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"Failure to Screen" Case Will Proceed Against Hospital

When a medical emergency occurs we all hope that quick, effective medical treatment will await us at the nearest hospital.  Unfortunately, that is not always the case when medical malpractice in the form of inadequate care or delay in treatment occurs.  The Emergency Medical Treatment and Active Labor Act (EMTALA) is a federal law designed to ensure public access to emergency medical services regardless of the patient's ability to pay.  Under the EMTALA hospitals are required to provide stabilizing treatment for patients with emergency medical conditions.  The law requires the hospital to provide appropriate (or uniform) medical screening to all patients, who arrive for emergency medical treatment, based on his/her symptoms.

Recently, a PA federal judge permitted a case involving a claim under EMTALA to move forward towards trial.  The case, Blake v. Main Line Hospitals, was brought by the estate of a woman (Arlene Blake) who died in the emergency room in 2011.  The woman's estate claims that the hospital failed to properly screen her in accordance with the EMTALA when she arrived at the hospital via EMS complaining of chest pain.  Unfortunately, approximately 4 hours after arriving at the hospital the woman died.  In evidence presented at the summary judgment stage it appeared that Ms. Blake was not evaluated by the emergency room doctor for over two hours after her arrival.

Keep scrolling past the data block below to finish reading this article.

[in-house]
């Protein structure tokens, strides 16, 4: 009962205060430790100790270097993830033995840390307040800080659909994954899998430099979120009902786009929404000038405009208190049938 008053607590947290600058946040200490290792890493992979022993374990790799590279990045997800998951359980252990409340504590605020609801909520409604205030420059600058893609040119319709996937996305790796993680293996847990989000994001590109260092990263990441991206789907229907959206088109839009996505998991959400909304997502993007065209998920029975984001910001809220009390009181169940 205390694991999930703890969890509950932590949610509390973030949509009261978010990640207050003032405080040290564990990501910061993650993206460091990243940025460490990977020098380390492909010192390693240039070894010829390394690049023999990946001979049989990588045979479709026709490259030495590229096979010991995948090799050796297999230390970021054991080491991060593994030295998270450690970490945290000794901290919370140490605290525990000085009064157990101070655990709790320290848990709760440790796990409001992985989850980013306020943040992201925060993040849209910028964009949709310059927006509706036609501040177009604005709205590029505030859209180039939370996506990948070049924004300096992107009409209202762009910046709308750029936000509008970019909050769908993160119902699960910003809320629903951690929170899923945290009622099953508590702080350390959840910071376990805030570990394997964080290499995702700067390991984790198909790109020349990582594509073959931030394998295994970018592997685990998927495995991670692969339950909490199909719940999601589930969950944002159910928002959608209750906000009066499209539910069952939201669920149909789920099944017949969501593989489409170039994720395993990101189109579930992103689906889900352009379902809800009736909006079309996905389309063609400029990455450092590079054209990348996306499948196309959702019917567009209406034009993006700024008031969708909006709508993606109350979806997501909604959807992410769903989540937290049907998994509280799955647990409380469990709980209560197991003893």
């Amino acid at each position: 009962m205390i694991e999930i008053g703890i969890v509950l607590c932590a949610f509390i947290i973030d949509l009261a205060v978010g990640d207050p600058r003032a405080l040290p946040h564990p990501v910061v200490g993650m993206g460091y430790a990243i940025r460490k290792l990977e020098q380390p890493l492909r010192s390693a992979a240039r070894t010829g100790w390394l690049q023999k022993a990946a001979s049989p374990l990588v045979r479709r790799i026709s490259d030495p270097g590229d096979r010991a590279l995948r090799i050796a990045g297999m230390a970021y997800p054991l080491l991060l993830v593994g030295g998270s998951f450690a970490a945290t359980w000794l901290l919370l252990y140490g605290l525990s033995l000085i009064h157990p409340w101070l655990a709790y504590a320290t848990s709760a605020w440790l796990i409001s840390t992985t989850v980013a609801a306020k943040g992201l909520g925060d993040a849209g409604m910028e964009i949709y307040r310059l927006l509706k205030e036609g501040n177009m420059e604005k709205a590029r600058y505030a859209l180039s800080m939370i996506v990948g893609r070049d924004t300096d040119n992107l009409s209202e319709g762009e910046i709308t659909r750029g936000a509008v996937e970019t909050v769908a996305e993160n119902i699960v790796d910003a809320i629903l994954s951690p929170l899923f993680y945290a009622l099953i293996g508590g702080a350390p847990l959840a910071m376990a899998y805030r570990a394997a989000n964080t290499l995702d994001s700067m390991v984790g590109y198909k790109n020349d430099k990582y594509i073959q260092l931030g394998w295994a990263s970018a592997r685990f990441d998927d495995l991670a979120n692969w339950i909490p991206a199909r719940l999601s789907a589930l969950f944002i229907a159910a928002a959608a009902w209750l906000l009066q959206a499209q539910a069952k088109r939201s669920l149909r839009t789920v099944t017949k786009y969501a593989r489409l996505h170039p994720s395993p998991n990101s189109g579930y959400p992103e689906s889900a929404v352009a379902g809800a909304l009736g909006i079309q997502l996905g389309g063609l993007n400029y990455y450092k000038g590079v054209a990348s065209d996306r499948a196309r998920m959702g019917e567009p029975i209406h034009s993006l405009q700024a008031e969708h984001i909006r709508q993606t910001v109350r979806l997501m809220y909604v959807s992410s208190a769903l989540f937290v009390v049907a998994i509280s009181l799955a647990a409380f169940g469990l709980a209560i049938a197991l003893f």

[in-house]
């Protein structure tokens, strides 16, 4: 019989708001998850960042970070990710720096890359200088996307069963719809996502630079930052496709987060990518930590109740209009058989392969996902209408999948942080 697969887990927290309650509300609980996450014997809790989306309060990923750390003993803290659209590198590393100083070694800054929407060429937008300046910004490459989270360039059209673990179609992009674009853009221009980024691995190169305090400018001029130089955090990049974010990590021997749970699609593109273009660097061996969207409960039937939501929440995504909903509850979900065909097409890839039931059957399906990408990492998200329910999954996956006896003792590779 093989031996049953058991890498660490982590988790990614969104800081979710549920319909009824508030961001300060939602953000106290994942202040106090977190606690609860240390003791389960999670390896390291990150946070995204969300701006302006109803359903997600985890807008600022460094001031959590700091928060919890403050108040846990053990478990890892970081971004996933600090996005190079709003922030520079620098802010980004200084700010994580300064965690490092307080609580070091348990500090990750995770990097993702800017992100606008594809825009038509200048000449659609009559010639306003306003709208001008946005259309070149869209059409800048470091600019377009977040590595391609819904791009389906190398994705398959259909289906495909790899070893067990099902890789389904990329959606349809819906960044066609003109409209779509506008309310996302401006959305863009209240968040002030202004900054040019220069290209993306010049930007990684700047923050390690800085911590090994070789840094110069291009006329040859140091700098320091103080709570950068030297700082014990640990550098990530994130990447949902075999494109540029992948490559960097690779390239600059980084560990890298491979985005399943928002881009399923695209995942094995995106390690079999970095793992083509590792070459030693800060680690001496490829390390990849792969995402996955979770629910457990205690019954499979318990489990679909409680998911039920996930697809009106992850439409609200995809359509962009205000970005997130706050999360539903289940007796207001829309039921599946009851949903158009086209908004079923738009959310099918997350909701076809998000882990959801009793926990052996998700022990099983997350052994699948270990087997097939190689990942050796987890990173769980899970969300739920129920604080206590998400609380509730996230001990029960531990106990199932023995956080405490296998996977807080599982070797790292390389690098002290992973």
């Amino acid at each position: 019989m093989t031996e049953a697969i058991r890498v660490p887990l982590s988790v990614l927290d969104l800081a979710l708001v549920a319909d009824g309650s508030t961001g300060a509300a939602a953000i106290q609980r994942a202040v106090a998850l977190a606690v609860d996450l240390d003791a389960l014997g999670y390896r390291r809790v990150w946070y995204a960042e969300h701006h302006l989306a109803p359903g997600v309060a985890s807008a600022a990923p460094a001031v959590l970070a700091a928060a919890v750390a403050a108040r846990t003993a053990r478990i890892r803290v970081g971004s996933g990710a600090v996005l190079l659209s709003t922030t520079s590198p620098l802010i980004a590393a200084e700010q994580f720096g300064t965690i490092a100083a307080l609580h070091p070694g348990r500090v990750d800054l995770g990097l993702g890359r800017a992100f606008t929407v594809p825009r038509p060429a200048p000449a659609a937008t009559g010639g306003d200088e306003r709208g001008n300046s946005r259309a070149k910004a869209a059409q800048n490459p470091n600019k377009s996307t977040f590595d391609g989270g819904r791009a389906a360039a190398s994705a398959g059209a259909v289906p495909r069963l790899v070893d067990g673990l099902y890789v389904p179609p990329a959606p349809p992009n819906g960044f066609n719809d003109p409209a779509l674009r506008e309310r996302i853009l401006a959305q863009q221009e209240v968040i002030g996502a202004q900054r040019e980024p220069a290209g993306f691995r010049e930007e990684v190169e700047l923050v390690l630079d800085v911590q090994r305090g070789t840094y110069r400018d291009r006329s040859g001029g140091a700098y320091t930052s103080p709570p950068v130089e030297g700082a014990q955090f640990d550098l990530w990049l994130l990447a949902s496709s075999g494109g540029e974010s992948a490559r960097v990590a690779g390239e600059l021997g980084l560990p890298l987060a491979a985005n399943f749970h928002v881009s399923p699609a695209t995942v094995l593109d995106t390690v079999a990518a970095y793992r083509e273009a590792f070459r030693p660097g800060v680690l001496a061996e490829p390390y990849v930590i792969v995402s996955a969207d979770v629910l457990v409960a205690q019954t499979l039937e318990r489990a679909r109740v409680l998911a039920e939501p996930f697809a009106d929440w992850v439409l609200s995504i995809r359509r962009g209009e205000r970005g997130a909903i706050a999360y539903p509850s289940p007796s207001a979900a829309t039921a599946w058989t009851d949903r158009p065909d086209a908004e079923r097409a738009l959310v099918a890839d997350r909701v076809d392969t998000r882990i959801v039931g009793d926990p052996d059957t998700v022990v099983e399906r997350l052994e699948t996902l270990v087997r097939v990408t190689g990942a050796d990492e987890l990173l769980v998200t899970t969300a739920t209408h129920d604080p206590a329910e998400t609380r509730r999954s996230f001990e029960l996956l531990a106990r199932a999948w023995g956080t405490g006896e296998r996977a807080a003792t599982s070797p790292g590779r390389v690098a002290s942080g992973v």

The hospital filed a Motion for Summary Judgment in an effort to have the case dismissed against it.  The hospital, through its attorneys, argued that Ms. Blake was treated in accordance within the normal and customary procedure of the emergency room department.  The judge denied the hospital's motion to dismiss the case, however, because it failed to offer any evidence of what its standard screening or assessment procedure was.  Rather than provide evidence of the hospital's standards in its motion, the hospital relied heavily on the treating emergency doctor's medical judgment.  The judge noted that a claim under the EMTALA requires evidence of the standard screening procedure of the treating hospital and whether the actions of the hospital met those standards--not the judgment or opinions of the treating doctor. 

The case against the hospital will now move forward and it will be determined at trial if the hospital provided Ms. Blake "appropriate medical screening" as was required under the EMTALA.

Source:  "Federal Judge OKs 'Failure to Screen' Claim," by Zack Needles, The Legal Intelligencer, April 22, 2014

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